South Carolina COVID-19 unemployment numbers

Unemployment rates, both locally and nationally, have increased significantly since mid-March due to the coronavirus pandemic and the forced closure of non-essential companies. South Carolina alone has exceeded 600,000 complaints since the beginning of the pandemic.

Last week, the South Carolina Department of Employment and Workforce released this report This one analyzes unemployment complaints, fees + payment data across the state since the beginning of COVID-19 in the USA. We have detailed some of the graphs and numbers below.

SC COVID-19 unemployment in numbers

Unemployment rates + claims

○ 12.1% – April 2020 SC unemployment rate
○ 2.5% – SC of February 2020 unemployment rate
○ 582,265 – SC unemployment claims from mid-March to June 6
○ 76,658 – The difference in unemployment claims between the weeks of April 11, 2009 and April 11, 2020
○ $ 2.011 billion – Total amount of unemployment insurance paid in SC from March 15 to June 8

Comparison of unemployment claims 2009 + 2020 | Graph through SC DEW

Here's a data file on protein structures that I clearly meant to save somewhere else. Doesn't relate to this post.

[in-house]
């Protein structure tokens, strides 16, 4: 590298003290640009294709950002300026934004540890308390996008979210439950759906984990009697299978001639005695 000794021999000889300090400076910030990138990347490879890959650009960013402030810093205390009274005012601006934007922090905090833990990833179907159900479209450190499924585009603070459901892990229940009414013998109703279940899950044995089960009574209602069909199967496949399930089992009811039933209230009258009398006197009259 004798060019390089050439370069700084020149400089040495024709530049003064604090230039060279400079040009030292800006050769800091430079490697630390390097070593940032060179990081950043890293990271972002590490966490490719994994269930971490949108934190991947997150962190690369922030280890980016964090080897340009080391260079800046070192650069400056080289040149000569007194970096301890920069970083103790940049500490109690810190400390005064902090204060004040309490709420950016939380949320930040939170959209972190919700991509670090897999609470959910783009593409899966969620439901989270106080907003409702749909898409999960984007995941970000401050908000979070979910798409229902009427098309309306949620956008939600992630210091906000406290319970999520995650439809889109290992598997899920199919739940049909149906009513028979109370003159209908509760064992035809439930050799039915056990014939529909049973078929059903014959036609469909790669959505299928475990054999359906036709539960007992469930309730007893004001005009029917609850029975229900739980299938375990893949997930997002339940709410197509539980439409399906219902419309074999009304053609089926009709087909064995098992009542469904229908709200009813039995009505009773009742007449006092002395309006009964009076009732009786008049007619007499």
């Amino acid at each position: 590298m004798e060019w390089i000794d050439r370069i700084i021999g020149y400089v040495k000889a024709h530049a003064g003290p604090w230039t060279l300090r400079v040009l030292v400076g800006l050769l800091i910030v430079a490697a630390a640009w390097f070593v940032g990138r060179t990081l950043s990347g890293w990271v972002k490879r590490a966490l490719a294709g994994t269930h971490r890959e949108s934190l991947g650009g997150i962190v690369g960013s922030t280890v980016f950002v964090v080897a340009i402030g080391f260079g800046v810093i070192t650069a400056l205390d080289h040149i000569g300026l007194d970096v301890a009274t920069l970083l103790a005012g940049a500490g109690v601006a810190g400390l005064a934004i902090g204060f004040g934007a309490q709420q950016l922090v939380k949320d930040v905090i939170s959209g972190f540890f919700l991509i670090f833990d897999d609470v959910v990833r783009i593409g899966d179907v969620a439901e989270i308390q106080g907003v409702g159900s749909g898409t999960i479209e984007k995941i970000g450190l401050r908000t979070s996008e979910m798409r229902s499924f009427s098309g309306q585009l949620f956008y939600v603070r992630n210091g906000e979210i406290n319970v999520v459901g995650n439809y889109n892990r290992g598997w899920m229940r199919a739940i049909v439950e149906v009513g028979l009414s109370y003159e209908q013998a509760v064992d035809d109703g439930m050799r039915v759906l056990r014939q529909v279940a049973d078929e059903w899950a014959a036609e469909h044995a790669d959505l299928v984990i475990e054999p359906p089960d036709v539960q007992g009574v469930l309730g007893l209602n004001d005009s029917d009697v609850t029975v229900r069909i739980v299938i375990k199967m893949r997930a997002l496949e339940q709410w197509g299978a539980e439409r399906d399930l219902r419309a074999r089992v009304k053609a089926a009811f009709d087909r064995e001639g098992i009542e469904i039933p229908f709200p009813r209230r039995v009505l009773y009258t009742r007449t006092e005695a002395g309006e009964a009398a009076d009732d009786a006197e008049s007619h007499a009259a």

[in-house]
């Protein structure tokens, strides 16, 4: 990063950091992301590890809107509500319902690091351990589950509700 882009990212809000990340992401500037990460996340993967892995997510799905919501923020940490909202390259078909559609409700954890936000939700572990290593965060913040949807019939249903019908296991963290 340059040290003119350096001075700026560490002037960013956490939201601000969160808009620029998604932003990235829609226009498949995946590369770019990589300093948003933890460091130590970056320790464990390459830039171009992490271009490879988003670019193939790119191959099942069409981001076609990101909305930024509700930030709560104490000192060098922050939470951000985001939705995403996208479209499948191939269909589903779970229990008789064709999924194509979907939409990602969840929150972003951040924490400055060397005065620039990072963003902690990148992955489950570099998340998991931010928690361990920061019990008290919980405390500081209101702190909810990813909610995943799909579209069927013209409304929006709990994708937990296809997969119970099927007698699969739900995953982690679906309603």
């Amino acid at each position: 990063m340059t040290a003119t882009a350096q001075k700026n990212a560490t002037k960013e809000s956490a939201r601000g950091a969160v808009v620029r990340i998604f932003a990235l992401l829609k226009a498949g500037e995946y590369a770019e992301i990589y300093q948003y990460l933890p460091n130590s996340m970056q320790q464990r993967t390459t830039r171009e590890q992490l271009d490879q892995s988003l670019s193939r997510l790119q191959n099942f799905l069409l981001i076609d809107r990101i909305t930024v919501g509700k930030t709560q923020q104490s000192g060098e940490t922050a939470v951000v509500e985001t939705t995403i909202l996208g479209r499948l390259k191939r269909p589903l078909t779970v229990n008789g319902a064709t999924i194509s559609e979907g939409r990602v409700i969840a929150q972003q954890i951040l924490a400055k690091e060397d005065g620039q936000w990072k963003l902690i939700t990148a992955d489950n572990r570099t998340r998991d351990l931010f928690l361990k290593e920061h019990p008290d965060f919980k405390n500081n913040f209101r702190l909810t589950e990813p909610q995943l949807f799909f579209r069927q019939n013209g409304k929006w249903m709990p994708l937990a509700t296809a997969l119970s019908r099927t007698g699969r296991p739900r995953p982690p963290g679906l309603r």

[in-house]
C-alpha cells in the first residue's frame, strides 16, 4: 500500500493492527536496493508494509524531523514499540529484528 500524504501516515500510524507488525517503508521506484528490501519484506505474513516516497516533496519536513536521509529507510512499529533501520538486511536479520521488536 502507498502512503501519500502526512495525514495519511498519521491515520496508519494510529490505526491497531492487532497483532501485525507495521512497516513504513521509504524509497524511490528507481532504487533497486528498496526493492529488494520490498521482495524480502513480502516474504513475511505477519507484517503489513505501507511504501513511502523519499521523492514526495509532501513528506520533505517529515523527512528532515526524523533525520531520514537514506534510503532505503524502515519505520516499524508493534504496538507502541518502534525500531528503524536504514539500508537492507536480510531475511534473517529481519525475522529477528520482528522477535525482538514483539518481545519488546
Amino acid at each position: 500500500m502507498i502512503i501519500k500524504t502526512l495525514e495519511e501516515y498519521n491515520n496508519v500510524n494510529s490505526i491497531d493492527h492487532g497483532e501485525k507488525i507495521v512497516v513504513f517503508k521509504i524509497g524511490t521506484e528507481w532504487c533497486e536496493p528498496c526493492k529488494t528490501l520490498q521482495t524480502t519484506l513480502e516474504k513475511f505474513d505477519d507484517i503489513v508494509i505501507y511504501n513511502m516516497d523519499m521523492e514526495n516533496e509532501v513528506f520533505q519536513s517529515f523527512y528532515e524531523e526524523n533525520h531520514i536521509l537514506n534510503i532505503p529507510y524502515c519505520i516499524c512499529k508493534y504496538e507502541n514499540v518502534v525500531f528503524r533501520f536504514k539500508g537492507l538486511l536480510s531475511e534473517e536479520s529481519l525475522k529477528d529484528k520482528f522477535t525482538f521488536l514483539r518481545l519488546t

Industry impact

○ 23% – Complaints from the accommodation + food service sector
○ 18.8% – Complaints from the manufacturing industry
○ 11.9% – Complaints from the health and social care sector
○ 10.7% – Retail industry complaints
○ 2.8% – Complaints from the educational services industry
○ 4.2% – Claims from other industries (including barber shops, nail salons, etc.)

Unemployment Insurance Trust Fund

○ $ 807.5 million – Balance of the Unemployment Insurance Fund on 8 June 2020
○ $ 1.05 billion – Unemployment Insurance Trust Fund Balance on June 30, 2019

Rebuilding the Unemployment Insurance Trust Fund

The SC Department of Employment and Workforce developed two scenarios to rebuild the Unemployment Insurance Trust Fund for $ 1.1 billionan optimist and a pessimist. Both scenarios assume ~ 13,250 claims will be done every week for four weeks + then ~ 5,000 complaints per week after the first four weeks.

O optimistic scenario assumes that many of those who have filed for unemployment insurance will return to work in June or July. O pessimistic scenario assumes that the majority of unemployment seekers will exhaust 20 weeks of benefits they are eligible. The graphs below show the forecast balances for each scenario over the next year.

Graphics via SC DEW

O optimistic reconstruction scenario estimates that $ 858.1 million will be needed to replenish the fund by April 30, 2021. pessimistic scenario estimates that $ 1.263 billion it will be necessary until the same date. The graphs below show the projected balances + resources needed for each scenario.

Graphics via SC DEW